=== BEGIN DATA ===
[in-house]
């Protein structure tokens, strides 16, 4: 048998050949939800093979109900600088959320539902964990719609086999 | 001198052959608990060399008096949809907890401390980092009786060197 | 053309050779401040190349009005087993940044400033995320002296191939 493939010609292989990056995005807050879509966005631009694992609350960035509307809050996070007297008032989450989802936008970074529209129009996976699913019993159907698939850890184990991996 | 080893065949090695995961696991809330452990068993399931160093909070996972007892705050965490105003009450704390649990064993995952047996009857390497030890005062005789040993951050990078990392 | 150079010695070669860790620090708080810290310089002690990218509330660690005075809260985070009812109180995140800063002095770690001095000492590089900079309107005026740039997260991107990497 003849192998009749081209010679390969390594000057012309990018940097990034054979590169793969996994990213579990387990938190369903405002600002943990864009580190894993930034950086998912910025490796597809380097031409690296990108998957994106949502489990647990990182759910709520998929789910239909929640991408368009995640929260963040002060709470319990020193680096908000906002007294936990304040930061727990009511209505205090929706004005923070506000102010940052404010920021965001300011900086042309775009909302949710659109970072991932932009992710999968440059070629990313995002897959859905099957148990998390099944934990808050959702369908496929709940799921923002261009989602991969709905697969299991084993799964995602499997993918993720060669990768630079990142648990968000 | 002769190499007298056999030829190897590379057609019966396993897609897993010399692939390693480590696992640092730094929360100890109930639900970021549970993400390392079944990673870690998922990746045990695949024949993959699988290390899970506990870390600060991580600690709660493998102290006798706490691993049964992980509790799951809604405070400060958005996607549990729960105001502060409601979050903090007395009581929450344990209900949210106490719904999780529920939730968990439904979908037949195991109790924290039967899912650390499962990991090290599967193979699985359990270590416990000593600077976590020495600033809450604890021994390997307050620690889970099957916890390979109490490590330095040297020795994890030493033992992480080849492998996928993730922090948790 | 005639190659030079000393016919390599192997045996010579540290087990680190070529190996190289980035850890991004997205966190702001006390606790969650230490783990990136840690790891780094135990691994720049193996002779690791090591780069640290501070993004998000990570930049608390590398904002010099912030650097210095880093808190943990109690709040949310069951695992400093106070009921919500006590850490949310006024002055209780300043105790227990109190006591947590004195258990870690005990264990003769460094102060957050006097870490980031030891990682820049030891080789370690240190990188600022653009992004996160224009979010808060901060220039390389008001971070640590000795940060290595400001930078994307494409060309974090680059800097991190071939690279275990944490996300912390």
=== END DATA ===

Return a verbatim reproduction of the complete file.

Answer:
[in-house]
């Protein structure tokens, strides 16, 4: 048998050949939800093979109900600088959320539902964990719609086999 | 001198052959608990060399008096949809907890401390980092009786060197 | 053309050779401040190349009005087993940044400033995320002296191939 493939010609292989990056995005807050879509966005631009694992609350960035509307809050996070007297008032989450989802936008970074529209129009996976699913019993159907698939850890184990991996 | 080893065949090695995961696991809330452990068993399931160093909070996972007892705050965490105003009450704390649990064993995952047996009857390497030890005062005789040993951050990078990392 | 150079010695070669860790620090708080810290310089002690990218509330660690005075809260985070009812109180995140800063002095770690001095000492590089900079309107005026740039997260991107990497 003849192998009749081209010679390969390594000057012309990018940097990034054979590169793969996994990213579990387990938190369903405002600002943990864009580190894993930034950086998912910025490796597809380097031409690296990108998957994106949502489990647990990182759910709520998929789910239909929640991408368009995640929260963040002060709470319990020193680096908000906002007294936990304040930061727990009511209505205090929706004005923070506000102010940052404010920021965001300011900086042309775009909302949710659109970072991932932009992710999968440059070629990313995002897959859905099957148990998390099944934990808050959702369908496929709940799921923002261009989602991969709905697969299991084993799964995602499997993918993720060669990768630079990142648990968000 | 002769190499007298056999030829190897590379057609019966396993897609897993010399692939390693480590696992640092730094929360100890109930639900970021549970993400390392079944990673870690998922990746045990695949024949993959699988290390899970506990870390600060991580600690709660493998102290006798706490691993049964992980509790799951809604405070400060958005996607549990729960105001502060409601979050903090007395009581929450344990209900949210106490719904999780529920939730968990439904979908037949195991109790924290039967899912650390499962990991090290599967193979699985359990270590416990000593600077976590020495600033809450604890021994390997307050620690889970099957916890390979109490490590330095040297020795994890030493033992992480080849492998996928993730922090948790 | 005639190659030079000393016919390599192997045996010579540290087990680190070529190996190289980035850890991004997205966190702001006390606790969650230490783990990136840690790891780094135990691994720049193996002779690791090591780069640290501070993004998000990570930049608390590398904002010099912030650097210095880093808190943990109690709040949310069951695992400093106070009921919500006590850490949310006024002055209780300043105790227990109190006591947590004195258990870690005990264990003769460094102060957050006097870490980031030891990682820049030891080789370690240190990188600022653009992004996160224009979010808060901060220039390389008001971070640590000795940060290595400001930078994307494409060309974090680059800097991190071939690279275990944490996300912390």